"then we would cut a piece of ‘rennet’ as we called the inner skin of a calf’s stomach" Here she is talking about the process of setting the curd. By setting the curd, she sets the stage for separating the milk solids from the whey. But she never says "curd." You'd think anyone who has a chance to say "curd" would just say "curd" at every opportunity.

"Then we would dip off the whey for which we had a pan with holes in it;" So it turns out you can't just dip off the whey. First you have to cut the curd. As the curd is cut into smaller pieces, the exposed surface area of the curds start to express whey. Whey is a clear liquid, somewhat yellowish, and good for feeding to pigs. After the curd is cut, the next step is to heat the curd. As the curd is heated, it gives off even more whey, and it cooks slightly to become more firm.

"after putting a white cloth on it we would put some large rocks on it to hold it down.” But BEFORE putting a white cloth on it, she would have mixed some salt into it. Salt inhibits some bacteria while promoting others. Without the salt, the cheese will spoil before it ferments completely. Also, salt helps to dry the whey out of the curd to make a more firm, dry cheese.

So there you go. Maybe it was her MOTHER that made the cheese while she was young, and she wrote this as an old woman remembering her youth in spotty episodes. Maybe all of these recipes I've been hunting down are full of bologna. Or is it baloney? Whatever...

Wednesday, August 12, 2009

An Appropriate Tone

Last week I went to a family reunion, and I brought my little lappy along. I thought I might get someone in the fam (solid Mormon stock) to read a sample chapter and give me feedback. What happened instead is that I ended up reading a chapter aloud to a handful of adult siblings and spouses. I read the "Beverages" chapter. My older brother picked that one because he thought it would be the most salacious, and I suppose he's probably right.

I try to write like a historian, which is to say, I try to be objective. Usually that means letting the sources tell the story, instead of me spicing it up with my own notions of how things were. But of course, objectivity is usually pretty boring. Everyone who sat in for the reading said that I should let my personality come out more. And also, they wanted more stories, less analysis. I guess that also means fewer recipes, since a recipe isn't a story. Certainly, that would appeal to more of a popular audience. But I'm setting my sights on Utah State University Press, which might mean that I have to play to a more academic audience. And that means objective, not salacious.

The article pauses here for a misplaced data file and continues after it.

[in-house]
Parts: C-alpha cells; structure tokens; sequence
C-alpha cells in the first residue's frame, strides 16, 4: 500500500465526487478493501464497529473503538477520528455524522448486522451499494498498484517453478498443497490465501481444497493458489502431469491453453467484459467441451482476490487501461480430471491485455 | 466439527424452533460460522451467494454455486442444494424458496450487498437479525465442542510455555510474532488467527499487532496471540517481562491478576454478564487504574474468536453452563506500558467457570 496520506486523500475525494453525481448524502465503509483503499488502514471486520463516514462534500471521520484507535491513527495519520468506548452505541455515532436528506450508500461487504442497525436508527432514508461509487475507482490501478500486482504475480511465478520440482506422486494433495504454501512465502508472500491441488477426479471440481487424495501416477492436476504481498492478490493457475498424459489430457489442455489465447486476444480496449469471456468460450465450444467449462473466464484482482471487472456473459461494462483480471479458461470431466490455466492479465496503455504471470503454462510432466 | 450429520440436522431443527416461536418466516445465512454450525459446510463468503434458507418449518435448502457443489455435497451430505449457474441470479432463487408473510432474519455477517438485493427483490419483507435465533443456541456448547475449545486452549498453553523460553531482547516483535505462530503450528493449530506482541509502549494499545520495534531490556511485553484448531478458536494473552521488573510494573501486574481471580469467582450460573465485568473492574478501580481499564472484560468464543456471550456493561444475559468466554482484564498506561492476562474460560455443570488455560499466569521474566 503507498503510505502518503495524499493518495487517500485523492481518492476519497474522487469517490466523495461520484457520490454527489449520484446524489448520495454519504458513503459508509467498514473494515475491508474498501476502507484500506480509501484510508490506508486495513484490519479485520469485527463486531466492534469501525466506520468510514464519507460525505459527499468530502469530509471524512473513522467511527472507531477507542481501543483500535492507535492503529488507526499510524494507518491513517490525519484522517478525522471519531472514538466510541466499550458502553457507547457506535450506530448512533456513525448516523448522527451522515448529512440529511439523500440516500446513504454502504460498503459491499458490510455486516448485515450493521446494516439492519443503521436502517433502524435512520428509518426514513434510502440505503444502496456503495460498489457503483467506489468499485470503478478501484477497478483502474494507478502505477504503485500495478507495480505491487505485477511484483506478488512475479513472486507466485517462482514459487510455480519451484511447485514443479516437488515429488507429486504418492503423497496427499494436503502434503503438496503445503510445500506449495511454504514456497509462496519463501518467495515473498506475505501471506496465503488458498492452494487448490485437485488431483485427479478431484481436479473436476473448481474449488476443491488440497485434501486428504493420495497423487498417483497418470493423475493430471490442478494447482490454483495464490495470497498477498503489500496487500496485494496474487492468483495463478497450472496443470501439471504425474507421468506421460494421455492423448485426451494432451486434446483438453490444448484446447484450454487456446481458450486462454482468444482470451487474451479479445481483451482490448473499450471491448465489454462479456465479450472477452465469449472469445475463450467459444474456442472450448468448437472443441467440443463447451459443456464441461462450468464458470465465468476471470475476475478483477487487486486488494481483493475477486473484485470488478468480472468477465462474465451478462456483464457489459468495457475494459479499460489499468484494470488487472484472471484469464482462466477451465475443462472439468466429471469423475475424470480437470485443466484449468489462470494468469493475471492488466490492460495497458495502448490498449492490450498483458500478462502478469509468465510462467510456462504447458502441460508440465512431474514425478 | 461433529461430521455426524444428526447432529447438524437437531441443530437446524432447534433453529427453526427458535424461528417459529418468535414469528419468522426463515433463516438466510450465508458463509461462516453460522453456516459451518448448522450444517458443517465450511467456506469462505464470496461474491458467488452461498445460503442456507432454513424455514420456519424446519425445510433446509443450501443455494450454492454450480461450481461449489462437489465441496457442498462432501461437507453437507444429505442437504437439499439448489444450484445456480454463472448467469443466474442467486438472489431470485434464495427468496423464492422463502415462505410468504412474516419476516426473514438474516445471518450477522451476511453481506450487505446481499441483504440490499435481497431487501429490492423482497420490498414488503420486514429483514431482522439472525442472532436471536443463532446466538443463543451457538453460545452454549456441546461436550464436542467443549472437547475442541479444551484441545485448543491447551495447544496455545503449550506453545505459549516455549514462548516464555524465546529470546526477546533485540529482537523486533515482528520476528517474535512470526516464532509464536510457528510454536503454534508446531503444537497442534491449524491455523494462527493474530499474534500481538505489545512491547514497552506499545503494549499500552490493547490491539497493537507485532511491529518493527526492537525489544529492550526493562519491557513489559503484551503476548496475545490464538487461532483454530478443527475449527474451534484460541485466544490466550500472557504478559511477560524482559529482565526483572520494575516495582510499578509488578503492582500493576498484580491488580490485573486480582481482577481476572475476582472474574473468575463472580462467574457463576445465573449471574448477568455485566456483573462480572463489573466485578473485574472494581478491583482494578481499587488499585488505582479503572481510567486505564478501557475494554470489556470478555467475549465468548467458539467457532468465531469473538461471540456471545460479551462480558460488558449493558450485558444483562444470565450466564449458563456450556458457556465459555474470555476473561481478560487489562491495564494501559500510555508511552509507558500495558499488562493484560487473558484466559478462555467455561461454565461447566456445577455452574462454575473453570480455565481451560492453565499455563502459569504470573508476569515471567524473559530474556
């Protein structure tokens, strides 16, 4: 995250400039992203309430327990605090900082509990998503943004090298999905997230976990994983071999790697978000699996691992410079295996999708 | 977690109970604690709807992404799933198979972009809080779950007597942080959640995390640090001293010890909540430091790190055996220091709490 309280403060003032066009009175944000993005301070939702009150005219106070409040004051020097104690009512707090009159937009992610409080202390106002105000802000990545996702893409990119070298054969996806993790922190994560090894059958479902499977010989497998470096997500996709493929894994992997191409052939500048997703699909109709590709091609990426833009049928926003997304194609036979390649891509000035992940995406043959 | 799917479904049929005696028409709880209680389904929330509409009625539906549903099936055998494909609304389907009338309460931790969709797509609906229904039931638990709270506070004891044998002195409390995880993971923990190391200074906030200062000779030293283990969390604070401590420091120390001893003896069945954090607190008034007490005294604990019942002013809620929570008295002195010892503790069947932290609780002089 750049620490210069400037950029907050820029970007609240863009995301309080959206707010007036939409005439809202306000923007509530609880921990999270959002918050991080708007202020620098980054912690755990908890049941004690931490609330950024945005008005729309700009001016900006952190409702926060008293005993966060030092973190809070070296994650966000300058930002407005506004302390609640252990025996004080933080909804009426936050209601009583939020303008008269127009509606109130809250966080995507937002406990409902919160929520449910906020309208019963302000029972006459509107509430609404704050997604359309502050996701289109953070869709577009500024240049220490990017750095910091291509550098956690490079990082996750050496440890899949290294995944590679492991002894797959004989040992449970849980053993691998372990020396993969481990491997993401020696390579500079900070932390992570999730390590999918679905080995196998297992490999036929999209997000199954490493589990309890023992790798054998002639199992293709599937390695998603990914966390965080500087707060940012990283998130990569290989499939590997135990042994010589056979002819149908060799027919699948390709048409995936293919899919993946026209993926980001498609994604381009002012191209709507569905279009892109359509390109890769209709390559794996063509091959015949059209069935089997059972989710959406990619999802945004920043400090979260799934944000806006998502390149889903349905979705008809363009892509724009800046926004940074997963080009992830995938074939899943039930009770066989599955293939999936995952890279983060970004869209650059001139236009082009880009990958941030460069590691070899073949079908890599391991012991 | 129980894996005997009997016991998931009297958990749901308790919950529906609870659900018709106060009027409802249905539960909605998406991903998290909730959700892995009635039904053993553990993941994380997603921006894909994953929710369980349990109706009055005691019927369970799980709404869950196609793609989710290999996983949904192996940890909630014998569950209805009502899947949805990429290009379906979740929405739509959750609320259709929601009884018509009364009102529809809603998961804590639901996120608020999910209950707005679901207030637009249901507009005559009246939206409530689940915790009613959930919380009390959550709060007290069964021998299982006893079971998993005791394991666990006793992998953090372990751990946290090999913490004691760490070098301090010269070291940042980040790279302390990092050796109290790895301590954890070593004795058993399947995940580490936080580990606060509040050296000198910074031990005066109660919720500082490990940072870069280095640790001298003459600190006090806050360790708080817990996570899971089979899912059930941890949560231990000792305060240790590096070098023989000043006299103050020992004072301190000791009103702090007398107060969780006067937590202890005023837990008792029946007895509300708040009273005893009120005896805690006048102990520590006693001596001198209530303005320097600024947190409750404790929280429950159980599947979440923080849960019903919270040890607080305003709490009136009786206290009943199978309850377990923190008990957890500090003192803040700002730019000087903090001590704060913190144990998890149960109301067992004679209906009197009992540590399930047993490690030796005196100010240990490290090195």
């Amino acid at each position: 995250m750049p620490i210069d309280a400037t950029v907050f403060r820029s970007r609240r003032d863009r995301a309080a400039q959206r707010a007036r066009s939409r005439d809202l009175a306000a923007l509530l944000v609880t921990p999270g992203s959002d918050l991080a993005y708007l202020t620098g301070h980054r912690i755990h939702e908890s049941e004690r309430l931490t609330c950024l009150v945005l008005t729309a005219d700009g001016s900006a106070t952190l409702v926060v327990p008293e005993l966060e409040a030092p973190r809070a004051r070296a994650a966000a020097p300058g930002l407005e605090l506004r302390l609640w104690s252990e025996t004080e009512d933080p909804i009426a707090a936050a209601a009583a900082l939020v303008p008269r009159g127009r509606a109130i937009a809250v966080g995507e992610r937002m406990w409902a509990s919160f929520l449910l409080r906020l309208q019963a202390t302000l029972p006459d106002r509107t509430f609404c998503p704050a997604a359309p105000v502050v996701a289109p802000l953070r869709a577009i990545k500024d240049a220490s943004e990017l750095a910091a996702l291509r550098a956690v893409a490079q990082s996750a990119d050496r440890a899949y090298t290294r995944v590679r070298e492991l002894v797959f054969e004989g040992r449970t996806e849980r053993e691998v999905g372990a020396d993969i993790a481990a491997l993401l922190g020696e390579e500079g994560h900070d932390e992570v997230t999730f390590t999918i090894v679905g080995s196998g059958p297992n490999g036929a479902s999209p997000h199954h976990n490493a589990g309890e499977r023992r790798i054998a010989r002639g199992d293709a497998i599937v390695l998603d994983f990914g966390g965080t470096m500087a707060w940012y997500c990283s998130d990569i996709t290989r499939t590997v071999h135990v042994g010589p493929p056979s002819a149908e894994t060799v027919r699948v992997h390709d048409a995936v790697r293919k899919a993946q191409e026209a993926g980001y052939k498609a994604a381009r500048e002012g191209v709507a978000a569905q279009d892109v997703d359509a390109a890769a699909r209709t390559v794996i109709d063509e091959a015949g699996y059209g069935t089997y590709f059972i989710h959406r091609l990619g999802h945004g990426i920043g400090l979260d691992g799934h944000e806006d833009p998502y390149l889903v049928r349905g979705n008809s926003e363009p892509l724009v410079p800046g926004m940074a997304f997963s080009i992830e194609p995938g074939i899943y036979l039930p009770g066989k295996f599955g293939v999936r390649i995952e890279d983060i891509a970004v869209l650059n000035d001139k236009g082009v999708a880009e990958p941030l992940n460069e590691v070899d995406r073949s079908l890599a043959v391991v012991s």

Well, here's a little beverage related salaciousness for you. Mormon pioneer Lucia Eugenia Lamb Everett was passing through Iowa and she sent her grown son to a store near where they were camped. She wrote, “One of the boys called at the Kings Store in Iowa and enquired for a pint of brandy, the man filled the bottle, and told him the price was $1.00. He told him, ‘very well, you may turn it back on the cask as I don’t pay any such price, for brandy.’ This seems to be a fair sample of Iowa prices” Naturally, the Mormons also charged non-Mormons passing through Utah high prices when the tables were turned. Personally, I refuse to pay $1 for a pint of brandy.

Tuesday, August 11, 2009


Tonight I went to see Julie & Julia-- that new movie about Julia Child and a blogging crazy woman who made every dish in Julia's book. It was fantastic. Meryl Streep as Julia was impeccable, of course. But most importantly, it inspired me. Julia Child took 8 years to write her book. I've only been working on mine for about two years, and not very diligently at that. That blogger woman wrote every day, and cooked every day. I only write once a week. I don't make everything I write about. I'm such a slacker, and I need to do better.

I was also inspired to cook. Today I went to visit my fine friends at the Crumb Brothers Bakery in Logan, and got all jazzed about baking good bread. I came right home from the movie tonight and mixed up a batch of starter for some bread I'll bake tomorrow. I tells ya, I have a passion.

My bread isn't special, particularly. I mean, its better than just about anything you might buy at the grocery store (especially when its fresh), but really, its just bread. Its not a pioneer recipe exactly, although many old recipes I've read follow in the shadows, and I'm sure a pioneer somewhere made bread like mine. But anyway, I just wanted to share with all of you one of the things that makes me happy.

Brock's Bread:
To 1/2 cup water at room temperature, add 1/2 tsp. dry active yeast. Let it dissolve gently, and swish it around in a small bowl. Add 3/4 cup unbleached white flour. Using a wooden spoon, mix it until it is integrated, then beat vigorously for 100 strokes. Cover and let it sit out for several hours, even overnight.
In the morning, measure two cups of water at room temperature into your large bread mixing bowl. Add 1/2 tsp. dry active yeast to this water and let it dissolve gently. Next, add the starter you made the night before. Break it up with a wooden spoon until it is thoroughly dissolved and becomes slightly frothy. Add 1 cup flour, and mix well. Add 1 Tbs. salt, and continue mixing with the wooden spoon. Gradually add three more cups flour. When it becomes difficult to stir, turn it out on your floured kneading surface. Knead for 15 minutes, adding flour to total about 6 cups or so. When it is well kneaded, clean out the big bowl, grease it with butter, and turn the dough in the bowl until it is coated with butter. Cover and let rise 1 1/2 to 2 hours.